For the first time in the history of the European Cup, the Champions League final features two teams from Germany.
FC Hollywood hung a 7-0 aggregate win on Barca so steep that not even a Hollywood producer could have mistaken it for a comeback movie.
Down four goals from a devastatingly immaculate Bayern performance in the first leg, Barcelona barely bothered feigning at a home resurgence, instead skipping straight to cowering and whimpering. Unlike Tuesday, when Real Madrid cranked into fifth gear immediately, roaring straight for the Borussia Dortmund goal for the first 20 minutes, Barca began meekly, allowing Bayern the first attack.
In all, Barca only put four shots on target in the second leg and didn't attempt one from inside the six-yard box over the course of the tie. Bayern opened the scoring three minutes into the second half.
"We've tried in first half but after the first goal we just collapsed," Gerard Pique told Canal+. "The last 45 minutes were so hard."
Arjen Robben, deployed down the right as an inverted winger, will do one of two things. Either he will cut inside on his left foot and shoot, or he will cut inside to his left foot and get stuffed by a defender. So when he cut across Adriano and curled around Victor Valdes with his left, precisely zero spectators lifted an eyebrow.
Usually at that juncture of the tie, when one team's administrator is booking hotels for the next round (Barcelona would have needed to score six unopposed goals to advance), the beaten side scores a consolation goal or two. Not so here.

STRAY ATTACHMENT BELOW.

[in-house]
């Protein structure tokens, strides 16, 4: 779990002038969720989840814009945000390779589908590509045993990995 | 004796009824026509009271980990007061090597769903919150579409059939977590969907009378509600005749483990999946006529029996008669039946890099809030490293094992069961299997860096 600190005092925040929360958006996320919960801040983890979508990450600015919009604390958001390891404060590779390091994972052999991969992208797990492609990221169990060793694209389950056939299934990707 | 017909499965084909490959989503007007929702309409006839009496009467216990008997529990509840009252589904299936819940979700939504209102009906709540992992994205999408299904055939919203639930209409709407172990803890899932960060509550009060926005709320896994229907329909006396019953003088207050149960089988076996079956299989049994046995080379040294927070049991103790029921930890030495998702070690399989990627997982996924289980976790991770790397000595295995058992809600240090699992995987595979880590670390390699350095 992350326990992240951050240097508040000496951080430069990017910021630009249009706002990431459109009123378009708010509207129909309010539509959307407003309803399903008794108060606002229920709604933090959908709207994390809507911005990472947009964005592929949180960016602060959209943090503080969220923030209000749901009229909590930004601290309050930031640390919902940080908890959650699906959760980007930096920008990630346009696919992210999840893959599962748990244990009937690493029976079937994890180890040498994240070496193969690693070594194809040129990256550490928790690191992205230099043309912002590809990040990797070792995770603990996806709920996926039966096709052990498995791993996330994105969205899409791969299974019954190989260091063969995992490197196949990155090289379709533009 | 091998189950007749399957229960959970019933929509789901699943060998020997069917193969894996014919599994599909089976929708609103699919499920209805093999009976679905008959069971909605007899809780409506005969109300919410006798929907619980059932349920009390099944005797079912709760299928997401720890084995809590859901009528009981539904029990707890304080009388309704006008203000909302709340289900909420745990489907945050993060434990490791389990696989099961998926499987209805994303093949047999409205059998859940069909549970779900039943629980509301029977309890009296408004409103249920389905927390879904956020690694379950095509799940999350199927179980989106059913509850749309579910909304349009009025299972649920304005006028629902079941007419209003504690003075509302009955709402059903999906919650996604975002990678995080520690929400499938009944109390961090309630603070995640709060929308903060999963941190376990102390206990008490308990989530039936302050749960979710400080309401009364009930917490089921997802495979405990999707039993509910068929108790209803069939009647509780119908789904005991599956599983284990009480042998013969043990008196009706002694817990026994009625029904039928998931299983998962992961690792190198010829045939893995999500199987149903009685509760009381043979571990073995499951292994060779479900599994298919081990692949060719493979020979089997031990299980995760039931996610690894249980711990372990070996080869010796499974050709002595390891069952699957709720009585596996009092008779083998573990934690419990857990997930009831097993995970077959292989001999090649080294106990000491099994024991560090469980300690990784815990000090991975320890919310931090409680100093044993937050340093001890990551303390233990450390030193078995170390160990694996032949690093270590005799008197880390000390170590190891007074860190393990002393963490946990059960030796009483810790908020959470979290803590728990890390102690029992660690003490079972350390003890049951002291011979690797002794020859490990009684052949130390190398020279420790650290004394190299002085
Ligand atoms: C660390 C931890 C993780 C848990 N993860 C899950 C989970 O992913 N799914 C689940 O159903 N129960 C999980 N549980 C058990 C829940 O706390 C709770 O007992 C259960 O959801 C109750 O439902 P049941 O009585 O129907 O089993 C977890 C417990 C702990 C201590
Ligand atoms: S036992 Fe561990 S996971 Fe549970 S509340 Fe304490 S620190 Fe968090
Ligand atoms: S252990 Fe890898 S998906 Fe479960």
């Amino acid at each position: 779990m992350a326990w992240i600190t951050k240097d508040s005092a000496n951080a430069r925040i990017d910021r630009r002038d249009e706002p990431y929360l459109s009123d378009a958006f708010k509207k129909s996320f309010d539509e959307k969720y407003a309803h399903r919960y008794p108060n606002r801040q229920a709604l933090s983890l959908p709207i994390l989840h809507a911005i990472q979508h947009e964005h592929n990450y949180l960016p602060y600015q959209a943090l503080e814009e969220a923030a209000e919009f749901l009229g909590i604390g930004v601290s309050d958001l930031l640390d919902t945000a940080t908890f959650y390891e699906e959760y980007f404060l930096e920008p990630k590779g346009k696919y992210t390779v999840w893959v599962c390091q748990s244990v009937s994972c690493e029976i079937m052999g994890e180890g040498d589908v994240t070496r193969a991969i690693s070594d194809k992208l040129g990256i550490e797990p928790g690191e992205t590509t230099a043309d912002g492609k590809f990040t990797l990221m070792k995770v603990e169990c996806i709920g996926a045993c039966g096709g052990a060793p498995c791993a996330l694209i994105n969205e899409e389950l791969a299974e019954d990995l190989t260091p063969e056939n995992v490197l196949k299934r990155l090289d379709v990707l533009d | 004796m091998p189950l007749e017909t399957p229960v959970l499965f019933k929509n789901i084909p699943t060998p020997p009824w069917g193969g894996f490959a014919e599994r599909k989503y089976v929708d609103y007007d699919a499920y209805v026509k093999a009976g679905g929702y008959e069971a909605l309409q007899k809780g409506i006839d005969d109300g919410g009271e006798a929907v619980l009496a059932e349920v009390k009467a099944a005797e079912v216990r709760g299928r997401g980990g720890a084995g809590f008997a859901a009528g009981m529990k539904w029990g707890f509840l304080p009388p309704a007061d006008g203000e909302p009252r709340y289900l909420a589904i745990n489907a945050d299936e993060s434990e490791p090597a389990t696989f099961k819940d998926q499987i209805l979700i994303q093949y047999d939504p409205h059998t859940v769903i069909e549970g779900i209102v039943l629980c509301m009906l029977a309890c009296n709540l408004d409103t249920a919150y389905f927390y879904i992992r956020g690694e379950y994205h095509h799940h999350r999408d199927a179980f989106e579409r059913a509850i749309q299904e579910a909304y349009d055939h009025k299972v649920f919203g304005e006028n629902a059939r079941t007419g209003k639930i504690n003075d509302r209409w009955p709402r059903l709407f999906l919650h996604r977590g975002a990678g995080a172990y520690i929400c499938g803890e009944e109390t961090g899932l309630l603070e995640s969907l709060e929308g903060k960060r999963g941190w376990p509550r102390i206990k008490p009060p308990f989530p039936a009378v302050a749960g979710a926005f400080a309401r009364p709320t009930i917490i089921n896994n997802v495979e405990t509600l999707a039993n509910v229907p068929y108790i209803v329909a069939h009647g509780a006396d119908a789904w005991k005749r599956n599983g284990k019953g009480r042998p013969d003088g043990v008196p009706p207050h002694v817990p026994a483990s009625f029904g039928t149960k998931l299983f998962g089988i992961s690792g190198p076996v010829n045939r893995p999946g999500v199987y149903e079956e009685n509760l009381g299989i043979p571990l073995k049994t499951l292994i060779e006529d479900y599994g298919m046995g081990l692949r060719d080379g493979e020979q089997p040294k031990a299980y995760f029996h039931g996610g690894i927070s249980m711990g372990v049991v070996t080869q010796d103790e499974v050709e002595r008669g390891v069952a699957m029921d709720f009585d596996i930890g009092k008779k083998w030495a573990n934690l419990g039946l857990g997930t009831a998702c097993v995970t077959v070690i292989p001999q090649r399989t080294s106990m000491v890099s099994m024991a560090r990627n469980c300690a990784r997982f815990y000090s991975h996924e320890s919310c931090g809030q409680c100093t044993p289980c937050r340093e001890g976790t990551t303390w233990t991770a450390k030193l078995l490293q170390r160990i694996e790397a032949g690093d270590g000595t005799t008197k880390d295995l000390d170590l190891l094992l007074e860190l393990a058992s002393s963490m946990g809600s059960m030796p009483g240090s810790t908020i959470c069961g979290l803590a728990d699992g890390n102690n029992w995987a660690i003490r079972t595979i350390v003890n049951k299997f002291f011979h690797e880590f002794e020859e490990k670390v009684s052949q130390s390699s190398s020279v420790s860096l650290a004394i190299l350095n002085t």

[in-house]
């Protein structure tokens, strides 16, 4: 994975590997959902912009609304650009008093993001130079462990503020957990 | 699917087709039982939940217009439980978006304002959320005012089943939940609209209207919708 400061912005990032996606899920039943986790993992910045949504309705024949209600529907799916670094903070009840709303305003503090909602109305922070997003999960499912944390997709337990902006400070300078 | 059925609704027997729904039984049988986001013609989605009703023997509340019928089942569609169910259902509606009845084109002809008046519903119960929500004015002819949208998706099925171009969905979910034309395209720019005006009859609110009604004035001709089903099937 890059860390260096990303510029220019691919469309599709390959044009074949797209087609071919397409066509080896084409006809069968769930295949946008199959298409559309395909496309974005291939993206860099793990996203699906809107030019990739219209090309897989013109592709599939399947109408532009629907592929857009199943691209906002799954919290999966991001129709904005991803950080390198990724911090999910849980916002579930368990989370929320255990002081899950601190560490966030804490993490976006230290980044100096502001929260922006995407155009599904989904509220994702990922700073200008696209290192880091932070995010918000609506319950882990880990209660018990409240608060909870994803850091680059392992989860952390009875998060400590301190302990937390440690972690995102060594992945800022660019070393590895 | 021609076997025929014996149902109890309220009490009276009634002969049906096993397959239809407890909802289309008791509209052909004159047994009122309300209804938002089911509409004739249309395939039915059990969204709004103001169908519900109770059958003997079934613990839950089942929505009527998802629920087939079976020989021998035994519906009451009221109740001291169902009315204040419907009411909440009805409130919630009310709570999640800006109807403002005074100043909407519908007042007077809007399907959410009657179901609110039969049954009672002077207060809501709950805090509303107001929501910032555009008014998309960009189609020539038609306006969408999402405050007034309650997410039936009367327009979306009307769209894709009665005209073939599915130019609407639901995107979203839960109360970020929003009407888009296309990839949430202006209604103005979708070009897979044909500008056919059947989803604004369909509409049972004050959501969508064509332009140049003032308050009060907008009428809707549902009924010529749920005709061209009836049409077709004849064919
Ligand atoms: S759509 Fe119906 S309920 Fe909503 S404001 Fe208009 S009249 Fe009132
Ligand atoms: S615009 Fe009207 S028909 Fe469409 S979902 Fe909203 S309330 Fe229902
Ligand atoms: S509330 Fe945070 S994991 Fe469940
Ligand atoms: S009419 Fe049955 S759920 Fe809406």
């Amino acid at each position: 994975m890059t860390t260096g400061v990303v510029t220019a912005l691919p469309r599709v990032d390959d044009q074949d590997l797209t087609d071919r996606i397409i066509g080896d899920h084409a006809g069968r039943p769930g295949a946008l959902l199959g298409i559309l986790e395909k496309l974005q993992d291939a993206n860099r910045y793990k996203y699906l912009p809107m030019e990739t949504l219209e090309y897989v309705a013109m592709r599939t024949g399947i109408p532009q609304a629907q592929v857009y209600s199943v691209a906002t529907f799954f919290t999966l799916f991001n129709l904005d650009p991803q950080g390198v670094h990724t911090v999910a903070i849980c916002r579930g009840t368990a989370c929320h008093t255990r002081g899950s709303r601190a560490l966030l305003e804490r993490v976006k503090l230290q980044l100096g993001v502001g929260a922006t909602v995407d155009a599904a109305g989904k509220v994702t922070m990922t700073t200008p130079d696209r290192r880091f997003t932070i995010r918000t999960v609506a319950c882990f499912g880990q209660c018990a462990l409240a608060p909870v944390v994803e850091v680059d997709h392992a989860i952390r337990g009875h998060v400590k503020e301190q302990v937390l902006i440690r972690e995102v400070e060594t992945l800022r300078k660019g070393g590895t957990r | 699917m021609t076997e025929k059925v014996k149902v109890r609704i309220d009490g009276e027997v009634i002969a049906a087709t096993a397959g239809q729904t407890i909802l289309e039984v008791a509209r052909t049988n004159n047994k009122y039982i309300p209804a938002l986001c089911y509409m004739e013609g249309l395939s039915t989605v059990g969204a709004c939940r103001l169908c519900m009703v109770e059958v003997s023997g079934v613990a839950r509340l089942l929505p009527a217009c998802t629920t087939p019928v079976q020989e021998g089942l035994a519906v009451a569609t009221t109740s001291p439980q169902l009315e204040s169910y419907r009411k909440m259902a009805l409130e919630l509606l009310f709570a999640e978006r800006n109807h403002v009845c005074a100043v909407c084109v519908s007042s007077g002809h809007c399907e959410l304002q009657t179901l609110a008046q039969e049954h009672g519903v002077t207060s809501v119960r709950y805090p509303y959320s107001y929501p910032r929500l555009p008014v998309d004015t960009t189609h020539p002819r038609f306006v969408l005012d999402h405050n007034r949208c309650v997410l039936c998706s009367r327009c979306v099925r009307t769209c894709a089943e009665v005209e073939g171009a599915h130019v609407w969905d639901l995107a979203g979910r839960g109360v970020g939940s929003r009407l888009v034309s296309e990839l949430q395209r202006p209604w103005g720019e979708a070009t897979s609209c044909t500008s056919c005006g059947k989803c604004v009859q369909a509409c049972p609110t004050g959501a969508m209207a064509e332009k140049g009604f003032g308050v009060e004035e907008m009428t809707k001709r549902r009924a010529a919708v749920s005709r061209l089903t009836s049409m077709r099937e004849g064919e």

Former U.S. national team defender Alexi Lalas likened Bayern Munich's defenders to a Battleship grid – perfectly and equidistantly spaced. Even Robben and Ribery industriously closed down runners on the flank.
Instead, Bayern racked up the score, efficiently and ruthlessly finishing off counters. With 20 minutes remaining, Ribery surged down the left and laid a cross in front of goal that Pique kneed into the net. A handful of minutes later, Ribery set up another, this time ditching Alex Song to stand a ball up at the far post. Thomas Müller hung in the air to head it down for a third on the night.
With that Bayern locked down the largest semifinal aggregate win (7-0) in the history of the Champions League.
"We have shown that we have a great team," Robben told Sky.
No one is bothering to contest that. Bayern has already won the Bundesliga and leads Dortmund by 20 points. It eased past reigning Serie A champion Juventus 4-0 on aggregate in the quarterfinals and now embarrassed the greatest team of the past several decades.
Every team that has knocked Barca out of Europe over the past five years went on to win the Champions League. Barcelona last conceded seven in a European tie in 1962.
Bayern lost two of the last three finals, including to Chelsea on penalties in Munich last season.
"I've already lost two finals," Ribery told Canal+. "I do not want to lose a third."
Waiting for the May 25 fixture is Dortmund for a first-ever all-German Champions League final.
The two teams meet on Saturday for a meaningless league match, with Bayern having already won back the Bundesliga title after two years of BVB triumphs. Domestic competition provided by Dortmund's recent success spurred on Bayern. From 2001, when it won the Champions League, to 2010, Bayern hadn't progressed to the semifinals.
Now, given its record in Europe, squad depth, finances and the impending arrival of Pep Guardiola, Bayern Munich is the elite team in Europe.
European dominance goes in cycles. Spain, Italy and England have all put two teams in a Champions League final. Now it's Germany's turn.
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